Latest News

September 07, 2010
UCSF scientists will receive two grants totaling $15.1 million over the next five years to expand their research into how genes affect an individual’s response to medication and to strengthen a global network of researchers involved in these efforts.
September 02, 2010
UCSF researchers today unveiled a prototype model of the first implantable artificial kidney, in a development that one day could eliminate the need for dialysis.
September 01, 2010
Ezlopitant, a compound known to suppress craving for alcohol in humans, was shown to decrease consumption of sweetened water by rodents in a study by researchers at the Ernest Gallo Clinic and Research Center, which is affiliated with UCSF.
August 30, 2010
UCSF researchers at the San VA Medical Center have been working with US Air Force officers to develop and field test Deployment Anxiety Reduction Training with the goal of stopping post-traumatic stress disorder before it starts.
August 24, 2010
In a study of elderly Americans who moved to a nursing home for their final months or years of life, 80 percent died there within one year, according to an investigation by researchers at the San Francisco VA Medical Center and the University of California, San Francisco.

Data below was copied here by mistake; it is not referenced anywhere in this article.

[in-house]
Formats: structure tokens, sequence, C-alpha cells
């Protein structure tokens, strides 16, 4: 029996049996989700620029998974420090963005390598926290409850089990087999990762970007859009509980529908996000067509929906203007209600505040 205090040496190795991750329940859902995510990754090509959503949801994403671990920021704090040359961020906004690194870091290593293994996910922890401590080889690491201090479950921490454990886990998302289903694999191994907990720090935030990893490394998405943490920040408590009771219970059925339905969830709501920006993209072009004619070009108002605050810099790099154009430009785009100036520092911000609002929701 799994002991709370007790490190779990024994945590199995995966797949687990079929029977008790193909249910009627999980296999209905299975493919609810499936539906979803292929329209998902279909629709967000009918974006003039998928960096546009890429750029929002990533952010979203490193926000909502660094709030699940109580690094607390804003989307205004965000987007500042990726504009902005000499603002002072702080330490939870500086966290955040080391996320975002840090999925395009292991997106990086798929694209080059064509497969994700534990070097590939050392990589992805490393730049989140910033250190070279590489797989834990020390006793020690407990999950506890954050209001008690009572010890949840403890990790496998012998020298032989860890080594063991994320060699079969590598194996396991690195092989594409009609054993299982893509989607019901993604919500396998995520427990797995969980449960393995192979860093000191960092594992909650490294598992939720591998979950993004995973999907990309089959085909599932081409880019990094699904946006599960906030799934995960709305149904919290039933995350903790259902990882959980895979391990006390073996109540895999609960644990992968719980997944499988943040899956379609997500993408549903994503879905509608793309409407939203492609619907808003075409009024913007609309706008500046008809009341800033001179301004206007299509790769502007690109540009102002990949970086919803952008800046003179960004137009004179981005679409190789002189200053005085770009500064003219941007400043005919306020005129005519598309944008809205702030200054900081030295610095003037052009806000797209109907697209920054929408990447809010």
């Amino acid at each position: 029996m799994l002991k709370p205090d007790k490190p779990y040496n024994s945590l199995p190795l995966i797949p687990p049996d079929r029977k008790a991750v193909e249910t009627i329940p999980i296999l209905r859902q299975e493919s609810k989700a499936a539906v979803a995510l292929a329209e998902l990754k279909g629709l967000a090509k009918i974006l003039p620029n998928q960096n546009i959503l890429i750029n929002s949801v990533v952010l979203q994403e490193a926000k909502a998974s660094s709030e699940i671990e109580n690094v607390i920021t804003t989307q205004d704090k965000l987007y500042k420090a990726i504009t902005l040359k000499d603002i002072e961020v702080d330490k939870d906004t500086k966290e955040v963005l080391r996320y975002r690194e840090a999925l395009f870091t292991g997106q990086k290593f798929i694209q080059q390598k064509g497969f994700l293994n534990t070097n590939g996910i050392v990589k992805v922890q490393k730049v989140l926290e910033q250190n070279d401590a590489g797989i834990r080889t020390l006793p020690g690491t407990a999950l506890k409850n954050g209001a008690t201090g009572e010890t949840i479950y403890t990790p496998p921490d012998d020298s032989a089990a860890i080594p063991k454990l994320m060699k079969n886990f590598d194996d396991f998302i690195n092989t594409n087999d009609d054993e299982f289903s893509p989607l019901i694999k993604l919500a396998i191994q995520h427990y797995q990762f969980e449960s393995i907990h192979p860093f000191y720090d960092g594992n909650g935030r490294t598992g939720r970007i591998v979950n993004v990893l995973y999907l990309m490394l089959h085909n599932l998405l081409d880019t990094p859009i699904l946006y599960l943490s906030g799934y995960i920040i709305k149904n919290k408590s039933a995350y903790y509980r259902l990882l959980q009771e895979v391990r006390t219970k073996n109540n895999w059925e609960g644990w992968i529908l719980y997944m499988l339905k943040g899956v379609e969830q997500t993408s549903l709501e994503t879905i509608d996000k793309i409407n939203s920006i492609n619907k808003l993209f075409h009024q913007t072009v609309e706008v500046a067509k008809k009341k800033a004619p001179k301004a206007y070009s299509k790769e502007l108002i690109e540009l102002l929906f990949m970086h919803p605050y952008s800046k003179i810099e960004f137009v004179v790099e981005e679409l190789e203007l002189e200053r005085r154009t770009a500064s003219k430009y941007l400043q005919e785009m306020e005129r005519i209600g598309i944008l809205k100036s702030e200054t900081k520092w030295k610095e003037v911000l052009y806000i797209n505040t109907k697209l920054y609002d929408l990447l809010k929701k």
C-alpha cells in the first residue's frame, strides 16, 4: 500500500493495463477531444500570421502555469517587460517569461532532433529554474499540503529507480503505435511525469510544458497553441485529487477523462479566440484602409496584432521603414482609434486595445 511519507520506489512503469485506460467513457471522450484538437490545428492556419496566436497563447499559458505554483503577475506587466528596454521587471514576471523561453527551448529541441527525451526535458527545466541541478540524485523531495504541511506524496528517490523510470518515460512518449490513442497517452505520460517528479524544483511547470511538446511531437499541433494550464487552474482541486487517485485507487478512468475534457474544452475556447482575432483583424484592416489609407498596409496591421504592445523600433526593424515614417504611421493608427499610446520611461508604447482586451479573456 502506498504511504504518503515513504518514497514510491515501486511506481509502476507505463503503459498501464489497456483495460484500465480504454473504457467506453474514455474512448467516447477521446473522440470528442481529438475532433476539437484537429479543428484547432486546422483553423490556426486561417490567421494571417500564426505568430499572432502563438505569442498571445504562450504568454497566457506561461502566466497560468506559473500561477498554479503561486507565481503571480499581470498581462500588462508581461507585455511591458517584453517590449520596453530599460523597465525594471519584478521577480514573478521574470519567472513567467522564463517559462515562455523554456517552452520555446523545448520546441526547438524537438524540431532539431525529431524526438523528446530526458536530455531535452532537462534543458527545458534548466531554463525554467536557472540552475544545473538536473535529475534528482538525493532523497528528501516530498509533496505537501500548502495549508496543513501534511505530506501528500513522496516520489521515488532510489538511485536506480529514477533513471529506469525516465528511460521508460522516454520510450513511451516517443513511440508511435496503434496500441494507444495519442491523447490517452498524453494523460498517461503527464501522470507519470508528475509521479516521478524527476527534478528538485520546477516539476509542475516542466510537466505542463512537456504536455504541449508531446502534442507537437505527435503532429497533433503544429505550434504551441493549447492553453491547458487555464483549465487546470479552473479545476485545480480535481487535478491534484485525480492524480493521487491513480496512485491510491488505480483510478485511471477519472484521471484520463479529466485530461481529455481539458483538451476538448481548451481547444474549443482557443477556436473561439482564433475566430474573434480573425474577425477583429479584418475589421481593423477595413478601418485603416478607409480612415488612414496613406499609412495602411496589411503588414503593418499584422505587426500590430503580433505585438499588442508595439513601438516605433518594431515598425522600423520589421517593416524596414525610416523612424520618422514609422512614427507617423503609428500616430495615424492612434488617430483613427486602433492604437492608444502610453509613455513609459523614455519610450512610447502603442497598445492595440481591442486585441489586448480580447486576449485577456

August 24, 2010
UCSF physician Shira Shavit was honored recently for creating a medical home for former prison inmates and their families.
August 17, 2010
A joint project of UCSF and the Kenya Medical Research Institute has received $7 million—the first award of a five year grant that will total about $35 million—to expand its care and support of people affected by HIV/AIDS in Kenya.
August 16, 2010
Obesity rates have started to decline and level off for many adolescents, but continue to increase for certain racial and ethnic minorities, according to a new UCSF-led study.
August 16, 2010
Specialists in geriatric medicine at the San Francisco VA Medical Center and the VA Connecticut Healthcare System call the traditional approach of advance care planning “fundamentally flawed,” and propose a new paradigm.
August 16, 2010
The oil spill along the United States Gulf Coast poses health risks to volunteers, fishermen, clean-up workers and members of coastal communities, according to a new commentary by UCSF researchers who spent time in the region and are among the first to look into health problems caused by the oil spill. The good news, the authors say, is that one of the risk factors, coastal air quality, is improving now that the oil leak has been stopped.

Pages